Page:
The Purple Lagoon >
Imaginary Diseases
City of Tiny Lites
Pygmy Twylyte
The Idiot Bastard Son
Cosmik Debris
G-Spot Tornado
Broken Hearts are for Assholes
Bamboozled by Love
King Kong
Joe's Garage
Wet T-Shirt Nite >
Toad-O Line
Outside Now
He Used to Cut the Grass
Packard Goose
Willie the Pimp

E: I'm the Slime

I've been thinking about what exactly it is that makes a cover band a cover band, as opposed to an act that happens to play songs written by other people. The term "cover band," besides being a descriptive term is, of course, often used as an insult, implying that the group plays others' songs because they are unable to write their own and are therefore inferior to others who do. But no one accused Elvis, or Frank Sinatra or Aretha Franklin of being "cover" artists. They are performers more in the mold of actors in that they interpret and perform material written by others. It doesn't matter that Carole King wrote "Natural Woman." What matters is Aretha recorded what is considered widely to be the definitive version of the song. The defining difference is that interpretation. A cover band attempts to re-create the original recorded version of a song, often to please an audience who could just as well be listening to a DJ, but are instead witnessing a live performance. What they generally do not do, is interpret the material or attempt to put their own stamp on it.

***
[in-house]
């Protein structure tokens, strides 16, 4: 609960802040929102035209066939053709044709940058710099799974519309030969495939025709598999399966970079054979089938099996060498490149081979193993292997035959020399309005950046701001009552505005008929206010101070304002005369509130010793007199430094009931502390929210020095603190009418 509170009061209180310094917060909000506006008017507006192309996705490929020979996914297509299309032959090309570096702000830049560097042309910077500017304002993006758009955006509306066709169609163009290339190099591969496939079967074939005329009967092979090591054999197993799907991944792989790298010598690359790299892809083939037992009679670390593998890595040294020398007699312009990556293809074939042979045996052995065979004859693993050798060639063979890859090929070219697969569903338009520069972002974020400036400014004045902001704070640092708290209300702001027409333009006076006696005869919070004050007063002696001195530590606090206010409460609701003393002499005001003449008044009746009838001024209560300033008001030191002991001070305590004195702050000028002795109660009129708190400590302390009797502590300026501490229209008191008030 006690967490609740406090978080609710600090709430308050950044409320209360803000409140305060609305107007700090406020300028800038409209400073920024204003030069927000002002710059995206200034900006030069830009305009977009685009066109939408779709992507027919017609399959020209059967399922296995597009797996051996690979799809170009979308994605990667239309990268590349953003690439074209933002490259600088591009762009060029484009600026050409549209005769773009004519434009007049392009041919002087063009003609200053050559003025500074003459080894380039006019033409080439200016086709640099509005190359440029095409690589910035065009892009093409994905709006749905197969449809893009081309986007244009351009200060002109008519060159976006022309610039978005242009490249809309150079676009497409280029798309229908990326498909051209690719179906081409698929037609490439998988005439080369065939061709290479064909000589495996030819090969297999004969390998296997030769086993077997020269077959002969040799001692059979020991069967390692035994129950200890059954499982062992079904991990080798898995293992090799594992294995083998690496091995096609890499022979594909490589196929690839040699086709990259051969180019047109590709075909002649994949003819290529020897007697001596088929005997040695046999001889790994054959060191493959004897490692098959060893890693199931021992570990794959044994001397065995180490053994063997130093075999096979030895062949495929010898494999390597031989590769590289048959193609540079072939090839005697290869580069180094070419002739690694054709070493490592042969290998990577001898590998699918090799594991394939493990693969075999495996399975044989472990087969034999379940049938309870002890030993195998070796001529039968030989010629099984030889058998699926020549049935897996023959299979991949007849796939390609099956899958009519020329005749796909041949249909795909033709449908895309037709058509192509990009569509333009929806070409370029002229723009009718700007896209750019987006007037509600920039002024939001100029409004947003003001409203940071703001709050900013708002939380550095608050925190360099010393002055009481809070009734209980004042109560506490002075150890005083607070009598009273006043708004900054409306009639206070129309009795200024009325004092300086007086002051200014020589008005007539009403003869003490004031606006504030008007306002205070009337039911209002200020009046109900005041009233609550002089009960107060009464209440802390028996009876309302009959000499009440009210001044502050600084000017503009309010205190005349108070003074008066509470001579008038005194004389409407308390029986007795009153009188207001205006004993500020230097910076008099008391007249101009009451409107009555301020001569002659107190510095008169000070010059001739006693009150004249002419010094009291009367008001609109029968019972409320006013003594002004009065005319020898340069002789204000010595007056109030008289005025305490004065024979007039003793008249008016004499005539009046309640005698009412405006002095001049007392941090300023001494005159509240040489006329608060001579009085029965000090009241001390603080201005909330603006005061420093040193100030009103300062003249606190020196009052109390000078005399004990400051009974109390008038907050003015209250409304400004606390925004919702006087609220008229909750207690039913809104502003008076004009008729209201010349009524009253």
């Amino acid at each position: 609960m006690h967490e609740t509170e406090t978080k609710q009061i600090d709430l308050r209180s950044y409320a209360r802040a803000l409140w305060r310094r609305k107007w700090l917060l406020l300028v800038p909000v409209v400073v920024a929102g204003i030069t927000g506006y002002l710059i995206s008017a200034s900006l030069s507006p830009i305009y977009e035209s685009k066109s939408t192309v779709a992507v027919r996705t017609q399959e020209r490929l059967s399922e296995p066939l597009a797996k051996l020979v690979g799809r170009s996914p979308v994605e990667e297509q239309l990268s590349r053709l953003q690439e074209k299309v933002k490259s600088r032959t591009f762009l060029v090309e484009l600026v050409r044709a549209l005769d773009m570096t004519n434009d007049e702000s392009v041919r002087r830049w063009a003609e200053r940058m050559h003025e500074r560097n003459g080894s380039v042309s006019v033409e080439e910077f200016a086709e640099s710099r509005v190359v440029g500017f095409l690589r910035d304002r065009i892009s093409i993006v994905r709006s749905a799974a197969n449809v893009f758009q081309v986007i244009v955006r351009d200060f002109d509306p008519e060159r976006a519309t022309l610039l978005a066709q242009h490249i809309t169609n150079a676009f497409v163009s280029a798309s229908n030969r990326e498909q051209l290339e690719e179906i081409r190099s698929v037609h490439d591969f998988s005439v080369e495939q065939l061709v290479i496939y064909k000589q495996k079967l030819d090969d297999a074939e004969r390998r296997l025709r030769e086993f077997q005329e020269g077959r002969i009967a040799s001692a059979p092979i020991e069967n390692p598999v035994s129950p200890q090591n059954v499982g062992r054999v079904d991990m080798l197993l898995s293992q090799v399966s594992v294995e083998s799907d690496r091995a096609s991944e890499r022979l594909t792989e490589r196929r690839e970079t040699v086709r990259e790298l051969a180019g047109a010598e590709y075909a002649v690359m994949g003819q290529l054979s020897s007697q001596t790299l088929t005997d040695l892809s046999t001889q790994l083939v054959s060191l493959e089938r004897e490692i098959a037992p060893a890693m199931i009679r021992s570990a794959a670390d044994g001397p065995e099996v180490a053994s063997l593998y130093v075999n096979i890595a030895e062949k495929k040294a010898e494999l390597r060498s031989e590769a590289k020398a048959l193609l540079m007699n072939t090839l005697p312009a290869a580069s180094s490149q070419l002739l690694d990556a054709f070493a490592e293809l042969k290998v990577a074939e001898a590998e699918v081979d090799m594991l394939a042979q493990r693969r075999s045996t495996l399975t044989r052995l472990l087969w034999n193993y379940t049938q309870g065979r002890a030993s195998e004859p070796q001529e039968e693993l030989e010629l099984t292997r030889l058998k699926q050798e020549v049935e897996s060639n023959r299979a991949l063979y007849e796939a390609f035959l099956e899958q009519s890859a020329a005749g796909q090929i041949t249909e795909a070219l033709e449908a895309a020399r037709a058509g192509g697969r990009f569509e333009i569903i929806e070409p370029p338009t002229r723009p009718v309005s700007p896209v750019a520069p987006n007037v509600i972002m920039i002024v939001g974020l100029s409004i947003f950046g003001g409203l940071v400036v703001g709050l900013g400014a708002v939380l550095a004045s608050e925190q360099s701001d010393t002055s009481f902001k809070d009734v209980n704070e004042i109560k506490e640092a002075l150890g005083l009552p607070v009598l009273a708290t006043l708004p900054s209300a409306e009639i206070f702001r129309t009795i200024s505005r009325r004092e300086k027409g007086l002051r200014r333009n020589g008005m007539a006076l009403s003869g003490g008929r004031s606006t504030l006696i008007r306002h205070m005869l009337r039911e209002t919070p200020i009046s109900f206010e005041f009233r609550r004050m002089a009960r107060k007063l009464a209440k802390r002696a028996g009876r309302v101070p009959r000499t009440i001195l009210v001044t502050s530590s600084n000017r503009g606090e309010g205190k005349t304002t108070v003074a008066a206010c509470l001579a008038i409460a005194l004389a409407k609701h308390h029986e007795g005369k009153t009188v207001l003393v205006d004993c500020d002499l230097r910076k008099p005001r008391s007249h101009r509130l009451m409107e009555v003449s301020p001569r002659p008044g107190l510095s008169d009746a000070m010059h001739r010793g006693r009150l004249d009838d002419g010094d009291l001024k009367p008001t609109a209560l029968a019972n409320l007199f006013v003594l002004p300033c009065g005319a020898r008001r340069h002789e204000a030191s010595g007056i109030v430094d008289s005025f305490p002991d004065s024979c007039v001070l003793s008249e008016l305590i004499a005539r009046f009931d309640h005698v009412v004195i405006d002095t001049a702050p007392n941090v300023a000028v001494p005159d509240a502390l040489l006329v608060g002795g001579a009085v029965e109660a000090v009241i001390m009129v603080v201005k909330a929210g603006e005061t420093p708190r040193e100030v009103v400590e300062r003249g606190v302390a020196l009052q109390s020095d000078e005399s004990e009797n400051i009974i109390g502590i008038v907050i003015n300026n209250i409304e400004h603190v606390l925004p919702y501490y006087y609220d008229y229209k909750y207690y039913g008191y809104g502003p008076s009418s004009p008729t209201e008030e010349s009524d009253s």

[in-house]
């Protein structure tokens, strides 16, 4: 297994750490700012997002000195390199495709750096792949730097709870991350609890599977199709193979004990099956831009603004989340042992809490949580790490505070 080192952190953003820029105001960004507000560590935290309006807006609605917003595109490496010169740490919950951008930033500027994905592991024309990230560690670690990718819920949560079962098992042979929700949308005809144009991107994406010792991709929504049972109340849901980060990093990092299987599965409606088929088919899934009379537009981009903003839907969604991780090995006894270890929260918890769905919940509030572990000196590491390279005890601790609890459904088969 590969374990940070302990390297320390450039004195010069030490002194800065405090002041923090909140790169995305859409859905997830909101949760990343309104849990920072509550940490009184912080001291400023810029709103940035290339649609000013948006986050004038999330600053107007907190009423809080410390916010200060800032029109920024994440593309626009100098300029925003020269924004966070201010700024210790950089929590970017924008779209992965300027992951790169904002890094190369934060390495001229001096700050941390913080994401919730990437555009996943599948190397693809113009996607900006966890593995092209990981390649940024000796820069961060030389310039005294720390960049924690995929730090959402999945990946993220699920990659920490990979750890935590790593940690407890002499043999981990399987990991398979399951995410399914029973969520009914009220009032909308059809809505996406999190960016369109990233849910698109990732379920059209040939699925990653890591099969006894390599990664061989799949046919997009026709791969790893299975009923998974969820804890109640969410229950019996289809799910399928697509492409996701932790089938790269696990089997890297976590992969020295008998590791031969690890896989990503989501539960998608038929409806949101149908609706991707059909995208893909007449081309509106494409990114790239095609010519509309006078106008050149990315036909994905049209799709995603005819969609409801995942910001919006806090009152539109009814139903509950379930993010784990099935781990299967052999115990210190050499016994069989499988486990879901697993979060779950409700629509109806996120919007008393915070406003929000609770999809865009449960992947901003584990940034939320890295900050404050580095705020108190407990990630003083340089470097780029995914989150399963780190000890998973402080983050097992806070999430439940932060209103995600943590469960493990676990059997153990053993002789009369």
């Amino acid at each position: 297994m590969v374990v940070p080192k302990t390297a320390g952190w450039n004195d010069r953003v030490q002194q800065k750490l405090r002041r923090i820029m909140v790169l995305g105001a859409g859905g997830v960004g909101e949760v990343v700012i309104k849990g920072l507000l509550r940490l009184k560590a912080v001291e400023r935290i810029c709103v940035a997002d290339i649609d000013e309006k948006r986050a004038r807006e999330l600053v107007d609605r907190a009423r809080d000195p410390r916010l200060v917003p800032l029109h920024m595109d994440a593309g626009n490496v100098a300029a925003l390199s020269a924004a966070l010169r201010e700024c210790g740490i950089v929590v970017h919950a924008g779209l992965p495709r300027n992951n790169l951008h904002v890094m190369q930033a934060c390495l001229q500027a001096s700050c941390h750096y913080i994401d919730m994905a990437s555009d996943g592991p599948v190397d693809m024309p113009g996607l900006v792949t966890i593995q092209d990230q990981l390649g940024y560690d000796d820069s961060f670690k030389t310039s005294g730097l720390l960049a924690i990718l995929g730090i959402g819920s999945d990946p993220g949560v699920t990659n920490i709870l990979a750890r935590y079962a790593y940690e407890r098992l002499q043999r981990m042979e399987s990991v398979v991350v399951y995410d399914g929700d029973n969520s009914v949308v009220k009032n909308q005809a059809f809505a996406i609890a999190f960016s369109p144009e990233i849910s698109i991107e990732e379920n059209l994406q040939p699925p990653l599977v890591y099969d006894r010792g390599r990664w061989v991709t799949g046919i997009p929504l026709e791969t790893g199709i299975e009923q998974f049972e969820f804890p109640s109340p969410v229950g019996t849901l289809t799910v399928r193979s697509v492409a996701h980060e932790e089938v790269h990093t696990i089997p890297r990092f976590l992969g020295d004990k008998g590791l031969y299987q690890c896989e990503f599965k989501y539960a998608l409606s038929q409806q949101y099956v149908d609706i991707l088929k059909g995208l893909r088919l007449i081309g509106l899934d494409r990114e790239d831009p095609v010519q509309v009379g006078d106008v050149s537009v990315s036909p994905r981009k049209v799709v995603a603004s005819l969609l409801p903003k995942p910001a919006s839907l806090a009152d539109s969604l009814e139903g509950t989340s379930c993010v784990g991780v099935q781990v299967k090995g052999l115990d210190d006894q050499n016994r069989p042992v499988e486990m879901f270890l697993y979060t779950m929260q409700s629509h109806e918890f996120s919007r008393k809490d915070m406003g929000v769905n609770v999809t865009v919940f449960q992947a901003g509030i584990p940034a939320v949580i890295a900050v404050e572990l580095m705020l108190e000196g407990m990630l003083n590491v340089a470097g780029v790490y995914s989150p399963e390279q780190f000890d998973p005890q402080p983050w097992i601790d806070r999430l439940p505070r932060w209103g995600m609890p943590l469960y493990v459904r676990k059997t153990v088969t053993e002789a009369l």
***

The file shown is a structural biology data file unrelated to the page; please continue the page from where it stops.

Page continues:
Zappa Plays Zappa is the "official" vehicle for the live performance of the music of Frank Zappa. The band is helmed by Zappa's son Dweezil and is mostly made up of unknown musicians. The three tours have included one or more "special guests" from Zappa's touring bands. The first featured Napolean Murphy Brock from the 1973-75 bands on vocals and sax for most of the show and guitarist Steve Vai (1980-82) and drummer Terry Bozzio (1975-78) for shorter portions. The second featured Brock only for most of the show. The current tour features singer and guitarist Ray White (1976, 1980-84). There has been a good bit of unpleasantness between the Zappa family and the various cover bands playing Frank's music. The contention seems to be mostly over claims of unpaid royalties, differences of opinion on the quality of the cover bands' performances and their possibly liberal interpretations of the music and on the rights to exploit Frank Zappa's name. I will not recount any of that here. I only note it because some fans and band members have accused Dweezil's Zappa Plays Zappa project as also being merely another cover band.

ZPZ played in Pompano Beach on the first tour two years ago. I delayed buying tickets owing to what I thought a ridiculous ticket price (one of the highest on the tour and considerably more than the following nights in Orlando and Atlanta). That tour has since been captured on DVD. This tour promised different material than that one, which drew heavily from the Napolean Murphy Brock era of the band as well as late 70's and early 80's material performed by the bands including Bozzio and Vai. This tour has focused more on the Joe's Garage album as well as some of Zappa's lesser-played instrumental pieces.